Charlotte, N.C. — Republican state House Speaker Thom Tillis has ousted U.S. Sen. Kay Hagan, a first-term Democrat, according to incomplete and unofficial returns.
Tillis' margin of victory will be narrow, most likely less than 2 percentage points once all votes are counted, after a bitterly contested race that was the most expensive congressional race in the country. His victory helped give Republicans control of the U.S. Senate.
"My name is Thom Tillis, and I'm the next United States senator from the state of North Carolina," Tillis said at 12:15 a.m. Wednesday, claiming victory before a crowd of cheering supporters in Charlotte.
Tillis cited the deluge of negative advertising that marked race since late 2013, crediting his volunteers with the win.
"You all refused to lose, and that's why I'm standing here before you," Tillis said.
For her part, Hagan made a point of expressing gratitude to her supporters and families during her concession speech.
"I have just called Speaker Tillis to congratulate him," Hagan told supporters in Greensboro just before midnight.
She pledged to help Tillis through the transition but did not reference the toxic soup of television commercials and pointed press statements that defined the campaign.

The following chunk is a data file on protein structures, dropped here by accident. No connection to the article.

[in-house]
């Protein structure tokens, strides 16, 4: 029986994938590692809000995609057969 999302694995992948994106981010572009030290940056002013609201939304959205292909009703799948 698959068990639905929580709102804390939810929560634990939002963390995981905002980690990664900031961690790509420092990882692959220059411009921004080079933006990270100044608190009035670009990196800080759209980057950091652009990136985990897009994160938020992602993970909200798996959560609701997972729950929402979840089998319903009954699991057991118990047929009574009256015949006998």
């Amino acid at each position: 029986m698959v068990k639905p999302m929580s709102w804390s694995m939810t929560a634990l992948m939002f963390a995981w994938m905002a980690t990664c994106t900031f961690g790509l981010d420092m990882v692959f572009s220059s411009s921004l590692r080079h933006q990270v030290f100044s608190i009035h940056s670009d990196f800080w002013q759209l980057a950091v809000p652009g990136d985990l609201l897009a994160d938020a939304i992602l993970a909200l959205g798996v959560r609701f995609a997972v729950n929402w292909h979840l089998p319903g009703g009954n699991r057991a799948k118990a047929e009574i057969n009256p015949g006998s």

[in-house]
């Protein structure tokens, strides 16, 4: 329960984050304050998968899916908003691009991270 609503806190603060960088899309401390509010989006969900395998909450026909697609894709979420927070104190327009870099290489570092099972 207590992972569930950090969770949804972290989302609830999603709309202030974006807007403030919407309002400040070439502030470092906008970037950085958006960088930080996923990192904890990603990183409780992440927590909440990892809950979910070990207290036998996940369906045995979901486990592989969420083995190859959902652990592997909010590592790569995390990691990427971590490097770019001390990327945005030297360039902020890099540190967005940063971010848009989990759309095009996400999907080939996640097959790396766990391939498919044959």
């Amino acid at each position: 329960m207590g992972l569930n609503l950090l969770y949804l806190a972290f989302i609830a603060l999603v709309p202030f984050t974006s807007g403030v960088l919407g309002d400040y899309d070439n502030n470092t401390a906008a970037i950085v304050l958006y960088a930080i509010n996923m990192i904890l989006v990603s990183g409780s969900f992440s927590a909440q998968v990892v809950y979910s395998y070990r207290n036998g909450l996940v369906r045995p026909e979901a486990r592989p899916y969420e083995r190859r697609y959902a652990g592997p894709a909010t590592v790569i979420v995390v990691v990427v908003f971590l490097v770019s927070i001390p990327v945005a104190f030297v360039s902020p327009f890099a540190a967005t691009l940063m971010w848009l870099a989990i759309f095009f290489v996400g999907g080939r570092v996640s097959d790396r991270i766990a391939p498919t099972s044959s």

"You weren't just standing with me," Hagan told supporters. "You were standing with working families all across North Carolina."
A race with national implications
Tillis' victory was part of a set of Republican wins that give the GOP control of the U.S. Senate for the last two years of President Barack Obama's term.
"Welcome to the going away party for Harry Reid," Republican U.S. Sen. Richard Burr said as he got ready to introduce Tillis.
Reid, a Nevada Democrat and the current majority leader in the Senate, has been a focus of Republican ire throughout the campaign.
Once he took the stage, Tillis thanked Hagan for her remarks and her service to the state. He also talked about following through on Republican promises to trim down the federal government.
"We're going to make this country great again," Tillis said, provoking chants of "U.S.A., U.S.A." from the crowd.
Those post-election comments belied a hard-fought campaign.
Hagan and Tillis have traded barbs for most of the year – even before Tillis was officially the GOP nominee. The Republican Party's establishment clearly saw the state House speaker as their best shot at unseating Hagan, tapping him above tea party favorites such as Dr. Greg Brannon of Cary and Rev. Mark Harris of Charlotte, who were much more ideologically conservative than the one-time IBM business consultant.
Democrats took aim early on, pillorying Tillis with attack ads by third-party groups months before the May primary vote.
At least $111.2 million has poured into the campaign, according to figures put together by the Center for Responsive Politics. The actual spending is certainly higher, as candidates have yet to fully disclose their efforts and some nonprofit groups fell into legal loopholes that allowed them to keep their efforts undisclosed.